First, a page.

Abbildungen der Seite

Confined air, when saturated with perspirable matter, will not receive more ; and that matter must remain in our bodies, and occasion diseases; but it gives some previous notice of its being about to be hurtful, by producing certain uneasinesses, slight indeed at first, such as with regard to the lungs is a trifling sensation, and to the pores of the skin a kind of restlessness, which is difficult to describe, and few that feel it know the cause of it. But we may recollect that, sometimes, on waking in the night, we have, if warmly covered, found it difficult to get asleep again. We turn often, without finding repose in any position. This fidgetiness (to use a vulgar expression, for want of a better) is occasioned wholly by an uneasiness in the skin, owing to the retention of the perspirable matter, the bed-clothes having received their quantity, and, being saturated, refusing to take any more. To become sensible of this by an experiment, let a person keep his position in the bed, but throw off the bed-clothes, and suffer fresh air to approach the part uncovered of his body; he will then feel that part suddenly refreshed; for the air will immediately relieve the skin, by receiving, licking up, and carrying off, the load of perspirable matter that incommoded it. For every portion of cool air that approaches the warm skin, in receiving its part of that vapor, receives therewith a degree of heat that rarefies and renders it lighter, when it will be pushed away with its burthen, by cooler and therefore heavier fresh air, which for a moment supplies its place, and then, being likewise changed and warmed, gives way to a succeeding quantity. This is the order of nature, to prevent animals being infected by their own perspiration. He will now be sensible of the difference between the part exposed to the air, and that which, remaining sunk in the bed, denies the air access; for this part now manifests its uneasiness more distinctly by the comparison, and the seat of the uneasiness is more plainly perceived than when the whole surface of the body was affected by it. Here, then, is one great and general cause of unpleasing dreams. For, when the body is uneasy, the mind will be disturbed by it, and disagreeable ideas of various kinds will in sleep be the natural consequences. The remedies, preventive and curative, follow. 1. By eating moderately (as before advised, for health's sake), less perspirable matter is produced in a given time; hence the bed-clothes receive it longer before they are saturated, and we may therefore sleep longer before we are made uneasy by their refusing to receive any more. 2. By using thinner and more porous bed-clothes, which will suffer the perspirable matter more easily to pass through them, we are less incommoded, such being longer tolerable. 3. When you are awakened by this uneasiness, and find you cannot easily sleep again, get out of bed, beat up and turn your pillow, shake the bed-clothes well, with at least twenty shakes, then throw the bed open and leave it to cool; in the mean while, continuing undressed, walk about your chamber till your skin has had time to discharge its load, which it will do sooner as the air may be drier and colder. When you begin to feel the cold air unpleasant, then return to your bed, and you will soon fall asleep, and your sleep will be sweet and pleasant. All the scenes presented to your fancy will be too of the pleasing kind. I am often as agreeably entertained with them as by the scenery of an opera. If you happen to be too indolent to get out of bed, you may, instead of it, lift up your bed-clothes with one arm and leg, so as to draw in a good deal of fresh air, and by letting them fall force it out again. This, repeated twenty times, will so clear them of the perspirable matter they have imbibed as to permit your sleeping well for some time afterwards. But this latter method is not equal to the former. Those who do not love trouble, and can afford to have two beds, will find great luxury in rising, when they wake in a hot bed, and going into the cool one. Such shifting of beds would also be of great service to persons ill of a fever, as it refreshes and frequently procures sleep. A very large bed, that will admit a removal so distant from the first situation as to be cool and sweet, may in a degree answer the same end. One or two observations more will conclude this little piece. Care must be taken, when you lie down, to dispose your pillow so as to suit your manner of placing your head, and to be perfectly easy; then place your limbs so as not to bear inconveniently hard upon one another, as, for instance, the joints of your ankles; for, though a bad position may at first give but little pain and be hardly noticed, yet a continuance will render it less tolerable, and the uneasiness may come on while you are asleep, and disturb your imagination. These are the rules of the art. But, though they will generally prove effectual in producing the end intended, there is a case in which the most punctual observance of them will be totally fruitless. I need not mention the case to you, my dear friend, but my account of the art would be imperfect without it. The case is, when the person who desires to have pleasant dreams has not taken care to preserve, what is necessary above all things, A Good CoNSCIENCE.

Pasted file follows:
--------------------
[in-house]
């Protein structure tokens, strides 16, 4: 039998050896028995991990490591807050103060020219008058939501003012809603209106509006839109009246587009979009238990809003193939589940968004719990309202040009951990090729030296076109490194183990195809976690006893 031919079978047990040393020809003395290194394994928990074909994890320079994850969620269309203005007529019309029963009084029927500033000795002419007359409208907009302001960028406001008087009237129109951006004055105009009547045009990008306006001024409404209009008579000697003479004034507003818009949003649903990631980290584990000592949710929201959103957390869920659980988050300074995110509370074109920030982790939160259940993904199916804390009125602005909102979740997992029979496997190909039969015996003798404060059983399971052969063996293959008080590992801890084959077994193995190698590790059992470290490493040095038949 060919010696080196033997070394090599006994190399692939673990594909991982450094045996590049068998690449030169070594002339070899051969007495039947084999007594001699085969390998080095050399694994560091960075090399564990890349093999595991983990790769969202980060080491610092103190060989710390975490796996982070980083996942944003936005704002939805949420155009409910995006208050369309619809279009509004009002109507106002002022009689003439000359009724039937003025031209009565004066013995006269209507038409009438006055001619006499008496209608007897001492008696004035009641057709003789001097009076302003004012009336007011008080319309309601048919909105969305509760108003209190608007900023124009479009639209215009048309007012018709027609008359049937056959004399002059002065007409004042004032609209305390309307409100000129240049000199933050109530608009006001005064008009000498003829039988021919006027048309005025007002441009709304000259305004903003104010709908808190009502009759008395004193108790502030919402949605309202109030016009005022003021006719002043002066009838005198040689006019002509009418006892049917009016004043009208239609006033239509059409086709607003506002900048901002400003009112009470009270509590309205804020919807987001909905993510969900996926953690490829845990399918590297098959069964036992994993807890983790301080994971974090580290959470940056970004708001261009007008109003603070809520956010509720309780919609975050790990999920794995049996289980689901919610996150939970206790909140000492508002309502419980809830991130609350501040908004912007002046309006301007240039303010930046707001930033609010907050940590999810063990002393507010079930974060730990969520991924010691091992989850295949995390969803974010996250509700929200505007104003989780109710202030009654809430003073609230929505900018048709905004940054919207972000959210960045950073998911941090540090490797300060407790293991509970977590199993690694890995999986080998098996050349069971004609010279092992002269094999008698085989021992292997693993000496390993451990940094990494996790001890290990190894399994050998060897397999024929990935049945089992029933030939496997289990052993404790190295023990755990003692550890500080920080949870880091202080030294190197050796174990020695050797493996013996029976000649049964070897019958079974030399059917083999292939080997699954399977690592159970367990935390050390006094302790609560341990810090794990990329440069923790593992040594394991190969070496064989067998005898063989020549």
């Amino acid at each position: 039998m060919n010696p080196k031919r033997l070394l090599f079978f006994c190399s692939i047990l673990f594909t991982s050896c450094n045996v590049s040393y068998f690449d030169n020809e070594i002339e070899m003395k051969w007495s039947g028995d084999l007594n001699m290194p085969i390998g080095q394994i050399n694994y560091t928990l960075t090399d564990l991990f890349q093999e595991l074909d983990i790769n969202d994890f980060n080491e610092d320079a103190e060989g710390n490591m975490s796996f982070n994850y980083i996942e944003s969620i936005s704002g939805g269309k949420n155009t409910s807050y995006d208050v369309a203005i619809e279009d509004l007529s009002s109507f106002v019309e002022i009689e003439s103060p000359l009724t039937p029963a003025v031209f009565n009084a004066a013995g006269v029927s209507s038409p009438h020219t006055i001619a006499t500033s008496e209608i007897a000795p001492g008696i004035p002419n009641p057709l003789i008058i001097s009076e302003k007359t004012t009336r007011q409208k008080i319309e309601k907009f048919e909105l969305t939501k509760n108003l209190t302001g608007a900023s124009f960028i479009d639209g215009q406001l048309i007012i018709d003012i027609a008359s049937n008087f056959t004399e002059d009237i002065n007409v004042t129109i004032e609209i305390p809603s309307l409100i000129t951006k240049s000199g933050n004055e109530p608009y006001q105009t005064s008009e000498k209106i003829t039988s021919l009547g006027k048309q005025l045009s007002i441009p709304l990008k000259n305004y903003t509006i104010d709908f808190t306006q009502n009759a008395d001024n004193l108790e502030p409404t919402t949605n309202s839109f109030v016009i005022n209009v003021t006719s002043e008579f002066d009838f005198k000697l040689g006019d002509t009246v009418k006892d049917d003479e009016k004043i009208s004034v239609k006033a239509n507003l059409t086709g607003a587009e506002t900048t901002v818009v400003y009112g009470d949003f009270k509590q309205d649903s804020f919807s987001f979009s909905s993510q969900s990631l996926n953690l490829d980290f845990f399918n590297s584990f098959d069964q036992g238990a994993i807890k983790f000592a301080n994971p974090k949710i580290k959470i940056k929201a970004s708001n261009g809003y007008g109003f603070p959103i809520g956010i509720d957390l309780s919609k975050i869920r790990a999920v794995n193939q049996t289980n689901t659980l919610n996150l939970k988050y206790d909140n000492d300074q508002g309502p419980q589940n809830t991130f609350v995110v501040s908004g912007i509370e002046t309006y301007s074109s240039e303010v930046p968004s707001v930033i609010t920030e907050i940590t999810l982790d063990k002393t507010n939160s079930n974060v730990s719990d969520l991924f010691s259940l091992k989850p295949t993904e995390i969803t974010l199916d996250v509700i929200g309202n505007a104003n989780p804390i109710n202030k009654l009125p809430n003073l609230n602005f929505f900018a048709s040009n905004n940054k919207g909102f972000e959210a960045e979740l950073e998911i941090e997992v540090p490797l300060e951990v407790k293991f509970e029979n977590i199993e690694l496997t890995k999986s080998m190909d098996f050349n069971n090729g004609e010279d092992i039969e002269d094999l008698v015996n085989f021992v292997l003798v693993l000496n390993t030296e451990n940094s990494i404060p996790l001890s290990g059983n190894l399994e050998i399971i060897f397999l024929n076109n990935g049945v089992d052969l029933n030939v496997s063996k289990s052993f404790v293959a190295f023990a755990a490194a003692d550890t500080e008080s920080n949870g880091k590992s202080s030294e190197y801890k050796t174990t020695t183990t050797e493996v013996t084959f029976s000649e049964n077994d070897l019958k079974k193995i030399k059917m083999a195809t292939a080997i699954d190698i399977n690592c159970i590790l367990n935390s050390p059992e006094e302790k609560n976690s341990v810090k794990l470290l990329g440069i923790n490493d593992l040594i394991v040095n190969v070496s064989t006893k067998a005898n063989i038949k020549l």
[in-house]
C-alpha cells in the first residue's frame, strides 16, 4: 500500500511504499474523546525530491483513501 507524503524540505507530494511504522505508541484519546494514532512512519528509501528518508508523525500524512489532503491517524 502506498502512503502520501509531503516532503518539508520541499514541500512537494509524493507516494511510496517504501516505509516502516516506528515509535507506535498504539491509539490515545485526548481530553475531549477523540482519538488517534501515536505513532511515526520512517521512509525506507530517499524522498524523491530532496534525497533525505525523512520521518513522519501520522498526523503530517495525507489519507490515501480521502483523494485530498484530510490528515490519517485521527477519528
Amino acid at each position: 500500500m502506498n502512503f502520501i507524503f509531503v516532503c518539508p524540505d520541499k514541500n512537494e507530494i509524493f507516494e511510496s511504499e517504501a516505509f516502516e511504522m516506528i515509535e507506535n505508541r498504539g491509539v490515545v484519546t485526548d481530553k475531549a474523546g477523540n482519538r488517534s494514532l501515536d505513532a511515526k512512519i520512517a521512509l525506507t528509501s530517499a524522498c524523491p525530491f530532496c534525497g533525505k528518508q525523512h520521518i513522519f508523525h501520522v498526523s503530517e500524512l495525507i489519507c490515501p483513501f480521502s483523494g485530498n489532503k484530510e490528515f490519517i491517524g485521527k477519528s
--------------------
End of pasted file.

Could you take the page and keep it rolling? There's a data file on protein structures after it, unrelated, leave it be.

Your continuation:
[ocr errors]

[To Thomas PAINE.]* On his Arguments against a Particular Providence, &c. - [Without date.]

DEAR SIR : I have read your manuscript with some attention. By the argument it contains against a particular Providence, though you allow a general Providence, you strike at the foundations of all religion. For, without the belief of a Providence, that takes cognizance of guards and guides, and may favor particular persons, there is no motive to worship a Deity, to fear his displeasure, or to pray for his protection.

I will not enter into any discussion of your principles, though you seem to desire it. At present I shall only give you my opinion, that, though your reasonings are subtle, and may prevail with some readers, you will not succeed so as to change the general sentiments of mankind on that subject, and the consequence of printing this piece will be, a great deal of odium drawn upon yourself, mischief to you, and no benefit to others. He that spits against the wind spits in his own face.